One of the more popular plants available at Evergreen Growers is the iconic and stunning NSW Waratah (Telopea Speciosissima).
With its long woody branches, elongated leaves and bright red flowers which form in spring, the Waratah is part of five species of similar shrubs and small trees found in NSW, Victoria and Tasmania.
The famous Waratah flowers are indeed a number of smaller flowers gathered on one large flowering spike. Bird attracting and frost tolerant, the NSW Waratah is the floral emblem of New South Wales.
Equally iconic and stunning are the elegant family of proteas. Hailing from southern Africa these hardy shrubs and small trees have leaves of a similar texture to the Waratah and feature a cone of tubular flowers surrounded by the more visible (usually red) bracts. But did you know these two shrubs share a common ancestor? Both belong to the Proteaceae family which also includes the Australian Banksias. The ancestor dates back to when Australia and South Africa were joined in a "super continent" known as Gondwana some 200 million years ago.
They both share the same preference for well drained soil and their showy flowers are both bird attracting and popular as cut flowers.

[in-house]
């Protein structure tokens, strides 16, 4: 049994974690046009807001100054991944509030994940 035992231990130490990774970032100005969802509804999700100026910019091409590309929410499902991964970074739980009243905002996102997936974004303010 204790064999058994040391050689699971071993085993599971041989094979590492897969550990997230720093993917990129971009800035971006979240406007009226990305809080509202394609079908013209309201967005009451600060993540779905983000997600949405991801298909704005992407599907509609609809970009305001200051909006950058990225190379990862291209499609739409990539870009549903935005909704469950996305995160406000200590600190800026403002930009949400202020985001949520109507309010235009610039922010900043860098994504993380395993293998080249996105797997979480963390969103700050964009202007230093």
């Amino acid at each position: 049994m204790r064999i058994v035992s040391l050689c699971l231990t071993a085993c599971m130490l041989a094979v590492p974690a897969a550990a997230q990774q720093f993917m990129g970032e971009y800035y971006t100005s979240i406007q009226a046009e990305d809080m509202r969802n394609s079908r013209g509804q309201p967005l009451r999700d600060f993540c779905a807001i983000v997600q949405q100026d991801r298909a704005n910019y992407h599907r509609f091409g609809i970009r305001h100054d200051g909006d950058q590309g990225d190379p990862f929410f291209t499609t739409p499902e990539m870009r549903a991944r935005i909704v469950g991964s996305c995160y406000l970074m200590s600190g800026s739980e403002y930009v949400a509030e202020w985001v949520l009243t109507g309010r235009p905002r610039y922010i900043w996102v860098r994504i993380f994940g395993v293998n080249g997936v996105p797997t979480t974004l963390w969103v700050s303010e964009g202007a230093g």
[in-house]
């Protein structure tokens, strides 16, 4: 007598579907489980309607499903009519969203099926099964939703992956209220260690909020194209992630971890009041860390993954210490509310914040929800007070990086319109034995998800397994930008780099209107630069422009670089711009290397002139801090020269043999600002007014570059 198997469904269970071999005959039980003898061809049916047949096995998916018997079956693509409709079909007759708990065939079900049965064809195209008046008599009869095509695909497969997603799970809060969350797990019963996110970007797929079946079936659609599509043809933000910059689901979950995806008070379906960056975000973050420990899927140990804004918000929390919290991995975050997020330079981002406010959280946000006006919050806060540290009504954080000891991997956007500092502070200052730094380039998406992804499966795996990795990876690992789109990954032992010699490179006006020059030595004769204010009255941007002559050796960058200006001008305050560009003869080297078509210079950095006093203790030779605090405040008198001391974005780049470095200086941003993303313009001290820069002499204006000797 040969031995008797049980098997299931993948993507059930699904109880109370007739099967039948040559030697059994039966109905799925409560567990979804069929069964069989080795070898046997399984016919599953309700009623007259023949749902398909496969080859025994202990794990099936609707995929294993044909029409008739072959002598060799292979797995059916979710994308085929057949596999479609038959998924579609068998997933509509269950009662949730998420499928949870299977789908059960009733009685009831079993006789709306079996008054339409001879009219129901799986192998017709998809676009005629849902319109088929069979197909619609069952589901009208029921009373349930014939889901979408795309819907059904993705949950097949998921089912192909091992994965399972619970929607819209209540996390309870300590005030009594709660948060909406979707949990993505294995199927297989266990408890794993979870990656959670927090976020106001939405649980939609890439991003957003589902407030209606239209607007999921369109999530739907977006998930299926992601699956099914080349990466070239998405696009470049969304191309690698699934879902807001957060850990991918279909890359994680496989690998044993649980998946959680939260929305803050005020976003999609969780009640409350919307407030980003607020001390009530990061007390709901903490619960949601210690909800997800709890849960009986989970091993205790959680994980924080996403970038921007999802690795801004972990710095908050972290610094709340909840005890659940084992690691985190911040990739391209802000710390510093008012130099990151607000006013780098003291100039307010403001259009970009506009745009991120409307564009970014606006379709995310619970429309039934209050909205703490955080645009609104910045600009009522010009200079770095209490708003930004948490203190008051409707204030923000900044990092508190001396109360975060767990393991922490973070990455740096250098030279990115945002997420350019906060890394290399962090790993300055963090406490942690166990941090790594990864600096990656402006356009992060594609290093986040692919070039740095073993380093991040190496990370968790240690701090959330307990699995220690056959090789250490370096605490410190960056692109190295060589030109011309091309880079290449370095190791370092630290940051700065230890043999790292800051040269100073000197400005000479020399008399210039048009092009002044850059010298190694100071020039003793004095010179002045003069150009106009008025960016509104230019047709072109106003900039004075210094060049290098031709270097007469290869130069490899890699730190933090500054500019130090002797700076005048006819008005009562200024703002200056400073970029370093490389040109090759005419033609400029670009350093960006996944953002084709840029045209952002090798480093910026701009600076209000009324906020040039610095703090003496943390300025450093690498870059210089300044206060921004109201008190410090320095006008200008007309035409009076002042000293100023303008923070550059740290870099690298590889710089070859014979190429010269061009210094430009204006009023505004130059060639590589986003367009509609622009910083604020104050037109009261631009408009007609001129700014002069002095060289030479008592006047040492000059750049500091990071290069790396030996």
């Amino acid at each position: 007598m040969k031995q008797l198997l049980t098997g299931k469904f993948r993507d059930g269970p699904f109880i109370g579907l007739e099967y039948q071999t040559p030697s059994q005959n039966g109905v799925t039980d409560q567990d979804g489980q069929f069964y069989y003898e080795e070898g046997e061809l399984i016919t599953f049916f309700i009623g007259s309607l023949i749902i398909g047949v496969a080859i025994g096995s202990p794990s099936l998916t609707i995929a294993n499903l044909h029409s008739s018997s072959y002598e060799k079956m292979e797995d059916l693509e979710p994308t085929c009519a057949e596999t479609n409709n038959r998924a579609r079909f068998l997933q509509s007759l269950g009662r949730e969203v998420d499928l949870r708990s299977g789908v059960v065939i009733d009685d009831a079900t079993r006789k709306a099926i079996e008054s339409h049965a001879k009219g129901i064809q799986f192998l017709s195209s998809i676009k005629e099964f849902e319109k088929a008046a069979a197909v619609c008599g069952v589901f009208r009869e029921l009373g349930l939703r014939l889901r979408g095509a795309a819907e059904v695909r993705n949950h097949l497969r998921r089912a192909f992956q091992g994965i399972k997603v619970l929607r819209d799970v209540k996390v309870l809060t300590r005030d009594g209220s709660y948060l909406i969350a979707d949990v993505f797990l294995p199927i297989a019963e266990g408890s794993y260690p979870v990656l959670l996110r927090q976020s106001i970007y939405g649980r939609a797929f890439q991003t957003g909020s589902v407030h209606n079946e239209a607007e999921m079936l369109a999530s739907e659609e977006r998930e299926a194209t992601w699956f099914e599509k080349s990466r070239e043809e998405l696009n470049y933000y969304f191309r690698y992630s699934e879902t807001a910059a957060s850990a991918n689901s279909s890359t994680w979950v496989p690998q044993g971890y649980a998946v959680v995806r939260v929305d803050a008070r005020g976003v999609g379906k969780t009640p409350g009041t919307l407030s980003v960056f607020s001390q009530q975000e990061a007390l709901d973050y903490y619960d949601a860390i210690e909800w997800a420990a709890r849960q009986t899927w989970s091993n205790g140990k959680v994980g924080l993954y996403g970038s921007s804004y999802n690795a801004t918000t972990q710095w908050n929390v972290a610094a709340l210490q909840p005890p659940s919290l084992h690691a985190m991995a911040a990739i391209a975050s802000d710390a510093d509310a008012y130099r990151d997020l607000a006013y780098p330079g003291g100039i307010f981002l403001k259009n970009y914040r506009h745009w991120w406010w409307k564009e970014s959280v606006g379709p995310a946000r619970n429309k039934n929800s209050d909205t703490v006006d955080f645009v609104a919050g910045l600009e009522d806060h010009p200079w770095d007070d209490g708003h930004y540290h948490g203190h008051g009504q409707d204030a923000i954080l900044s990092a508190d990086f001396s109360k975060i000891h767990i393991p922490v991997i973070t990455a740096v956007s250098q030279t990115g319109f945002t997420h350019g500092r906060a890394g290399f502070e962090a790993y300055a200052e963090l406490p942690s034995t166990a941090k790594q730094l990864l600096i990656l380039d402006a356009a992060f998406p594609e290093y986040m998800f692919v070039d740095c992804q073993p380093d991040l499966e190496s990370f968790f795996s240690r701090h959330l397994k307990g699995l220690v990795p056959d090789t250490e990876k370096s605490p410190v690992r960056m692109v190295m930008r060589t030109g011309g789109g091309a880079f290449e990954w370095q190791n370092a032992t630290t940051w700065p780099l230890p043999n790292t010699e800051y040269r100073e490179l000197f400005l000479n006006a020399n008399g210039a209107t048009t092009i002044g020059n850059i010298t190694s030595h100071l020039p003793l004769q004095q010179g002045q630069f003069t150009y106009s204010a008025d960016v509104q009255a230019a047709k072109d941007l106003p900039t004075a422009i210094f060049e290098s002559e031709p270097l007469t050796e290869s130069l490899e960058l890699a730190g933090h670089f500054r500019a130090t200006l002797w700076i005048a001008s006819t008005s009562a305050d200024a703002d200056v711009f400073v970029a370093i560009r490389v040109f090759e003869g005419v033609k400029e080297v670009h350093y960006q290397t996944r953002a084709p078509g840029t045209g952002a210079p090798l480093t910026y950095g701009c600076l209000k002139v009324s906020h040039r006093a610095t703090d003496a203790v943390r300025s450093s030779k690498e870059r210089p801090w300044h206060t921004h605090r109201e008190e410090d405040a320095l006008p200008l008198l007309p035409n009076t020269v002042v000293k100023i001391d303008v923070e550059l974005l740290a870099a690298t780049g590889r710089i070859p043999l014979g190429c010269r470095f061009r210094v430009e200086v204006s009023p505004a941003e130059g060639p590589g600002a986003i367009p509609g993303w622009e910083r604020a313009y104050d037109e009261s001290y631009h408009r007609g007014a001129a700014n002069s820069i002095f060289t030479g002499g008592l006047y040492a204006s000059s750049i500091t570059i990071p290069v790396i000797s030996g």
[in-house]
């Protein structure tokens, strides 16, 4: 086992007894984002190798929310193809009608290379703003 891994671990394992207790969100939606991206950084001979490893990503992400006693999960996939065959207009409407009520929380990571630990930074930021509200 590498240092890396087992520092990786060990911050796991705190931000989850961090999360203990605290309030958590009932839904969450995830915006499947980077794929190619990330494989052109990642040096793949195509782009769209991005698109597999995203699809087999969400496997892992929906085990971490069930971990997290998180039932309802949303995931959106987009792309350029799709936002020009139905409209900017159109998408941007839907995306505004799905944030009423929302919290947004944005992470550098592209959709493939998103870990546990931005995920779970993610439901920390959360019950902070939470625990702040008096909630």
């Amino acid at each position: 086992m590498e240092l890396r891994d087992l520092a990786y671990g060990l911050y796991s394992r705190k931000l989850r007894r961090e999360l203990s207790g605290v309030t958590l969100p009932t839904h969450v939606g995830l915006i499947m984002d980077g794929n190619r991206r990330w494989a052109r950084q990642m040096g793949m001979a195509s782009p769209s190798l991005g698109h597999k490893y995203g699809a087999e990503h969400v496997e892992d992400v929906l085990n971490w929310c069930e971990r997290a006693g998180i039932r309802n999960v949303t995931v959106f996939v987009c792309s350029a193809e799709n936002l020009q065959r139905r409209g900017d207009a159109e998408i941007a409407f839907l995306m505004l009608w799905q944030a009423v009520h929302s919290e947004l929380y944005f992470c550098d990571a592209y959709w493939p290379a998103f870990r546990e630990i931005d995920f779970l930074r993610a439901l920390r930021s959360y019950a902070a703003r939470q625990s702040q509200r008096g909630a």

They have both evolved their growing habits in soil where nutrients are rare and have, as a result, developed highly efficient methods to absorb nutrients through their roots. Therefore feeding members of the Proteaceae family even a small amount of extra nutrients can be too much, as this may overwhelm them.
However its fascinating to think what the common ancestor of the two would've looked like. More like the Protea in all its forms? Or the showy Waratah? Or one of the other plants that sprang from this family? Do you grow Proteas or Waratahs? Please share your experience (and photos) either here or over at our Facebook page .